“We have the Bill of Rights.
What we need is a Bill of Responsibilities.”
Webster Dictionary: Responsiblity: The ability to answer for one's conduct and obligations.
The 2009-09 school year has come to an end. As often happens to me, I was left thinking about the meaning of "responsibility". I think of this word in concentric circles of influence. There is my own sense of responsibility to my students, my colleagues, my school, and (in recent years) to my family.
The last two weeks of school are full of special schedules and new "duties" for all the teachers to cover. I personally hate the word "duty" because it feels like some military addition to a job I otherwise love. These duties include monitoring the student council barbecue, organizing the class picnic, and playing in the faculty/student basketball game (as examples). There are also the less glamorous duties of monitoring student cleaning of lockers, extra recesses and general student rowdiness. Then there are the teacher duties to the school, such as completing report cards on time, cleaning the classroom and attending all the different end of the year meetings the seem to arise.
I personally don't mind these added responsibilities in part because I see the value or necessity in each of these end of the year activities and I feel it is my responsibility to participate fully in them. However, I have often felt myself to be in the extreme minority of teachers willing to take on new activities as the year ends. Hence, I leave the school for summer break with some less than generous feelings about collegial participation.
Following the concentric circles of responsibility, I think about my students and their families. By the end of 8th grade, all of my students in our private school know which high school they will be attending and what math class they tested into. For many of my students, the high school placement was acceptable. This means that either they tested into the higher math class and avoided retaking algebra again as freshmen, or they will take the algebra class and feel relieved to be able to review this difficult math subject.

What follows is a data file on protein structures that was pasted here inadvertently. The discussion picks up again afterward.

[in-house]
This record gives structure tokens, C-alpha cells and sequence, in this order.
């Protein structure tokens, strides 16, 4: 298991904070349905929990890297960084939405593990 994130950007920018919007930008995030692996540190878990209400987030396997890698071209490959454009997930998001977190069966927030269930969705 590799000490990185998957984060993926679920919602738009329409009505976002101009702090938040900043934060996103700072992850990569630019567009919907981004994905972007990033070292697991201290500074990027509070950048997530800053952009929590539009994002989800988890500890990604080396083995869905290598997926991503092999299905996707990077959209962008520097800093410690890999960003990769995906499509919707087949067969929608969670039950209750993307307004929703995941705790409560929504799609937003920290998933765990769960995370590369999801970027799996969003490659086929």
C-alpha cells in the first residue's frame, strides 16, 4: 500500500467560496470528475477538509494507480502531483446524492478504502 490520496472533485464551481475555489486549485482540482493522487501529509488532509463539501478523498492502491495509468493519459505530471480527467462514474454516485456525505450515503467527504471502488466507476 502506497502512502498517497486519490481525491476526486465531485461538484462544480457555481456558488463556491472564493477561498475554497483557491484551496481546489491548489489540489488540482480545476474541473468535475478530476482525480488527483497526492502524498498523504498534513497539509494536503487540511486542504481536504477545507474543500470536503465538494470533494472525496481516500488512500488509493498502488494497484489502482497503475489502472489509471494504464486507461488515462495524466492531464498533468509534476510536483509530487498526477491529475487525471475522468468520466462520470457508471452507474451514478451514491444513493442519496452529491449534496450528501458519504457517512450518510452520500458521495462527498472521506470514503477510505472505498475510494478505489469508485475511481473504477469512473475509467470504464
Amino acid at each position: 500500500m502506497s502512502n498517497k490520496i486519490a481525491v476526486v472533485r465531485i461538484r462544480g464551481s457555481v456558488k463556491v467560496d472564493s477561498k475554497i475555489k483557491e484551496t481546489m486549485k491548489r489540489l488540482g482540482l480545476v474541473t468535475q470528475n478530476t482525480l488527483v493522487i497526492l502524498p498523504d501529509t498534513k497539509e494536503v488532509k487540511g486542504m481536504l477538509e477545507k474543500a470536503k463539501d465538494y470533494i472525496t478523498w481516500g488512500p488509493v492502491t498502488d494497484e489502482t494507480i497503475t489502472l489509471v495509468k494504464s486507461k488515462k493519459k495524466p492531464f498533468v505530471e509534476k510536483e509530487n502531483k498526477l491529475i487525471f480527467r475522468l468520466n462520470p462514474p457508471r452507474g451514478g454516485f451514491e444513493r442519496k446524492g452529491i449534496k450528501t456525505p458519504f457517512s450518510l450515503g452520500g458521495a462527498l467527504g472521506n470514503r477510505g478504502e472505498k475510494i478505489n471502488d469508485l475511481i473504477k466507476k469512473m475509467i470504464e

But for about 1/4 of my students, there is a latent sense of frustration because they did not test as high into their school's math program as they would like. There are so many reasons for this happening. For some, it is poor test taking skills that holds them back. For others, it was a topic or two in algebra they never quite mastered or which came late in the year when their attention was waning. Sometimes the high schools have difficult marks to hit and makes their program a poor fit to our math program. And if I am entirely honest, for a couple of students I may well be responsible for not pushing, not delving or not helping in the right way when they needed it.
That being said, these 1/4 of students and families often try to lay the entire responsibility of this placement on me. I chafe at taking all the responsibility at the end of the year because I am so aware of all the extenuating circumstances that hold back given students at certain times in their lives. I remember the month that one student refused to do her work in class and instead spent each class period talking with her friend. Or the other student who was in strife with her friends and unable to focus in class. Or the other student who missed large sections of a month due to illness (which their families forget happened). I also remember families who struggled against my grading system when their child received a "B" instead of an "A" or excused homework due to outside activities.
It is not fair to place all responsibility of class outcomes on me as the teacher. I cannot control for each students' reaction to 15 different high school placement exams. I can only focus on creating the best possible learning environment for these same students when they are with me. For that I take 100% responsibility and need to spend each summer reflecting on my successes, and perhaps more importantly, my failings in this area.